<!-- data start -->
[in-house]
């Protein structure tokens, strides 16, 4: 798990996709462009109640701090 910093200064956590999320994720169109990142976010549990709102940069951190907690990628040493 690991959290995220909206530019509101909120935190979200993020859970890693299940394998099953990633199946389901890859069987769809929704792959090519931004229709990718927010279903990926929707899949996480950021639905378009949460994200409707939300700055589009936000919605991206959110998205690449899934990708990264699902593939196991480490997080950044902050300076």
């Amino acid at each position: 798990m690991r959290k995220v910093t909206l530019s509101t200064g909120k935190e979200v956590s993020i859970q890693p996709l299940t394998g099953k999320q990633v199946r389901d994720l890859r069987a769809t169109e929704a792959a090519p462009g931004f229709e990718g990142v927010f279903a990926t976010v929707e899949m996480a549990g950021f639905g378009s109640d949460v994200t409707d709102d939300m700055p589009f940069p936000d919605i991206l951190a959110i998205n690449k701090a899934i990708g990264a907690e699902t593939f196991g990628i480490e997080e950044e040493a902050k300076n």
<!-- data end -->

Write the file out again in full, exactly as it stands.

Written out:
[in-house]
């Protein structure tokens, strides 16, 4: 798990996709462009109640701090 910093200064956590999320994720169109990142976010549990709102940069951190907690990628040493 690991959290995220909206530019509101909120935190979200993020859970890693299940394998099953990633199946389901890859069987769809929704792959090519931004229709990718927010279903990926929707899949996480950021639905378009949460994200409707939300700055589009936000919605991206959110998205690449899934990708990264699902593939196991480490997080950044902050300076």
């Amino acid at each position: 798990m690991r959290k995220v910093t909206l530019s509101t200064g909120k935190e979200v956590s993020i859970q890693p996709l299940t394998g099953k999320q990633v199946r389901d994720l890859r069987a769809t169109e929704a792959a090519p462009g931004f229709e990718g990142v927010f279903a990926t976010v929707e899949m996480a549990g950021f639905g378009s109640d949460v994200t409707d709102d939300m700055p589009f940069p936000d919605i991206l951190a959110i998205n690449k701090a899934i990708g990264a907690e699902t593939f196991g990628i480490e997080e950044e040493a902050k300076n």